Thus, for the purpose of inclusion in the net wealth of an assessee whether he is individual, HUF or company, only that much value of an asset can be included in the net wealth of the assessee which belong to it or is owned by it. An asset or property or any part therein which does not belong to the assessee cannot be included in computation of net wealth of such assessee unless there exists a legal fiction or some statutory provision toinclude the same in the net wealth of the assessee notwithstanding that the asset does not belong to it. It is not the law that where two persons are co-tenants or joint tenants except in the case of property belong to HUF. Each one of them has to include the entire value of the asset in its net wealth. It is only that portion of the asset which belong to it can form part of the computation of net wealth of the assessee. It cannot be doubted that on the death of a male coparcener, where s. 6 comes into operation, the interest of deceased in coparcenary devolves by succession to his heirs. Such devolution in heirs is per capita and in their individual capacity. That is the law laid down by the Supreme Court in CWT vs. Chander Sen (1986) 56 CTR (SC) 119 : (1986) 161 ITR 370 (SC) : TC 65R.433. The heir to whom such interest devolves by succession may or may not be member of the HUF of which the deceased was a member at the time of his death e.g. a married daughter or son or daughter of a predeceased daughter or any other heir who has separated from the deceased during his lifetime as a result of partial partition. The co- ownership of HUF and body of heirs of deceased thus do not enjoy community of interest. The taxable entity is only an individual, HUF or company. The body owning the property jointly by the remainder of HUF and the body of heirs is neither individual, HUF or company but at best an AOP of individuals (heirs) and HUF (the remainder) and cannot be taxed jointly in respect of their joint property. The property on which the coparcenary or the HUF loses its domain as owner and vests in the heirs of the deceased who may or may not be member of HUF of which the deceased was a member, as their individual property cannot be said to be belonging to the HUF which is a continuously existing entity, on the valuation date, for the purpose of inclusion in its net wealth. One has to keep in mind the distinction between the continued existence of an HUF with the same status and continued domain over the coparcenary property as belonging to it notwithstanding that its status in law may come to an end merely on claiming of a partition by any one or more of members entitled to claim such partition that is to say by manifesting such intention on the part of one or more of them notwithstanding physical partition may take place much later. For the purpose of taxation such status will not come to an end unless there is a total partition in definite proportion physically, to the extent the same is capable of physical partition and a finding to that effect is recorded. But continued existence in the same status does not ipso facto envisage continued ownership qua the assets in the same form or to the same extent if by act of parties or by operation of law, the ownership of property where such ownership is foundation of taxation goes beyond the pale of the ownership right of the HUF as such entity.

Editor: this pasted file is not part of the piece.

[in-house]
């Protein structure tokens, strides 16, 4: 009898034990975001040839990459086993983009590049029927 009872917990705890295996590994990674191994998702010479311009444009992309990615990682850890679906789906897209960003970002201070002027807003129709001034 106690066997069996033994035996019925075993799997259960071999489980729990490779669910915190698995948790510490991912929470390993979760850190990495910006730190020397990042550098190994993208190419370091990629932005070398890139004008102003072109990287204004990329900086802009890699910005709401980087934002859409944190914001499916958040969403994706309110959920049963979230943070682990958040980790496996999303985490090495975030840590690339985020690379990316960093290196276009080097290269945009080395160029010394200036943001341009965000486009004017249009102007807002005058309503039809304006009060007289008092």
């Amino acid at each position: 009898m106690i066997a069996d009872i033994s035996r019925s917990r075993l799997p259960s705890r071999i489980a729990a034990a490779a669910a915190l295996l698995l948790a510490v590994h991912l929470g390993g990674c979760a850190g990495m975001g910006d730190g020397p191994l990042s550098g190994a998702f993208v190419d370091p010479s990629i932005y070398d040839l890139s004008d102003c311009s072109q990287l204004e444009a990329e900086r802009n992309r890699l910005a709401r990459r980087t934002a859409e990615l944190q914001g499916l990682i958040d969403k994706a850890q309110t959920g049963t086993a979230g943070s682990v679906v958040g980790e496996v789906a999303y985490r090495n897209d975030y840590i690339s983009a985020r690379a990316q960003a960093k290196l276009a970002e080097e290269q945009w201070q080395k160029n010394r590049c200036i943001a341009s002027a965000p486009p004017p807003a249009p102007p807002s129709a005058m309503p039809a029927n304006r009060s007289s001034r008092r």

12. None of the decisions which have been referred to by the learned counsel refers to this controversy under the WT Act. In a decision of this Court in CWT vs. Kantilal Manilal (supra) a question like the one had arisen in identical circumstances. Certain jewellery belong to HUF. One of the coparcener of HUF died. His share devolved on mother and wife under the Hindu Succession Act because of the operation of s. 6 of the said Act. The Tribunal held that the share of D in the joint family properties devolved on U and P and thus ceased to belong to the assessee-family and the assessee was thereafter entitled only to the remaining share in those properties. As the value of jewellery to the extent it belong to the family was less than Rs. 25,000 and was exempt under the then existing provision, the same was held to be not taxable in the hands of the family. After referring to the provisions of s. 6, 30 and 19 of the Hindu Succession Act, the Court held that heirs would take the share of the deceased coparcener in the properties of HUF between themselves as tenants-in-common and a fortiori, it must follow that each of the heirs can (sic) the HUF would hold the properties as tenants-in-common.